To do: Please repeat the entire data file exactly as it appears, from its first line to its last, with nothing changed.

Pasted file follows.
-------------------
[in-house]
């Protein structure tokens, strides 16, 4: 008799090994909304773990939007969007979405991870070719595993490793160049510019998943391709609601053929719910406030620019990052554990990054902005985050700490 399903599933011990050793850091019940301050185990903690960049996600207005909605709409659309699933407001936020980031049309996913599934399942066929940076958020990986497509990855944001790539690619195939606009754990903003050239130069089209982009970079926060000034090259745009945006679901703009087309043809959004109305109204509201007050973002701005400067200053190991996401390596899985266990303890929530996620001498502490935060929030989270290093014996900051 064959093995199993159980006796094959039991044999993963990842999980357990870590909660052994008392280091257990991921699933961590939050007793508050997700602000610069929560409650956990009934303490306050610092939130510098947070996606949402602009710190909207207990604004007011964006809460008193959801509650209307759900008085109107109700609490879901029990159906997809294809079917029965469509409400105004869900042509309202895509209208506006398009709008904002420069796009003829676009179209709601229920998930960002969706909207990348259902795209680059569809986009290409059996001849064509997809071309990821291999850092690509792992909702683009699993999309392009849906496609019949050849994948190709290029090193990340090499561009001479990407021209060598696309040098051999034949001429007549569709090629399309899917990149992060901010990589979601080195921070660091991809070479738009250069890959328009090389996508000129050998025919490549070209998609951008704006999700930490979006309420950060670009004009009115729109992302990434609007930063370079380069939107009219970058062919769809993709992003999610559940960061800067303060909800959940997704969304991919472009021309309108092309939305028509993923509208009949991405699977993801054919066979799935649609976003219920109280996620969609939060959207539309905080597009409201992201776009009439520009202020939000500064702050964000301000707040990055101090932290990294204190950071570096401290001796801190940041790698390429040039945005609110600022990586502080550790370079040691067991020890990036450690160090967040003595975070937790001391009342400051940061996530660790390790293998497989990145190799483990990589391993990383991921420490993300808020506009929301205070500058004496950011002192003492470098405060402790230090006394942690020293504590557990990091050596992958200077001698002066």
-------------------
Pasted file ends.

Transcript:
[in-house]
């Protein structure tokens, strides 16, 4: 008799090994909304773990939007969007979405991870070719595993490793160049510019998943391709609601053929719910406030620019990052554990990054902005985050700490 399903599933011990050793850091019940301050185990903690960049996600207005909605709409659309699933407001936020980031049309996913599934399942066929940076958020990986497509990855944001790539690619195939606009754990903003050239130069089209982009970079926060000034090259745009945006679901703009087309043809959004109305109204509201007050973002701005400067200053190991996401390596899985266990303890929530996620001498502490935060929030989270290093014996900051 064959093995199993159980006796094959039991044999993963990842999980357990870590909660052994008392280091257990991921699933961590939050007793508050997700602000610069929560409650956990009934303490306050610092939130510098947070996606949402602009710190909207207990604004007011964006809460008193959801509650209307759900008085109107109700609490879901029990159906997809294809079917029965469509409400105004869900042509309202895509209208506006398009709008904002420069796009003829676009179209709601229920998930960002969706909207990348259902795209680059569809986009290409059996001849064509997809071309990821291999850092690509792992909702683009699993999309392009849906496609019949050849994948190709290029090193990340090499561009001479990407021209060598696309040098051999034949001429007549569709090629399309899917990149992060901010990589979601080195921070660091991809070479738009250069890959328009090389996508000129050998025919490549070209998609951008704006999700930490979006309420950060670009004009009115729109992302990434609007930063370079380069939107009219970058062919769809993709992003999610559940960061800067303060909800959940997704969304991919472009021309309108092309939305028509993923509208009949991405699977993801054919066979799935649609976003219920109280996620969609939060959207539309905080597009409201992201776009009439520009202020939000500064702050964000301000707040990055101090932290990294204190950071570096401290001796801190940041790698390429040039945005609110600022990586502080550790370079040691067991020890990036450690160090967040003595975070937790001391009342400051940061996530660790390790293998497989990145190799483990990589391993990383991921420490993300808020506009929301205070500058004496950011002192003492470098405060402790230090006394942690020293504590557990990091050596992958200077001698002066």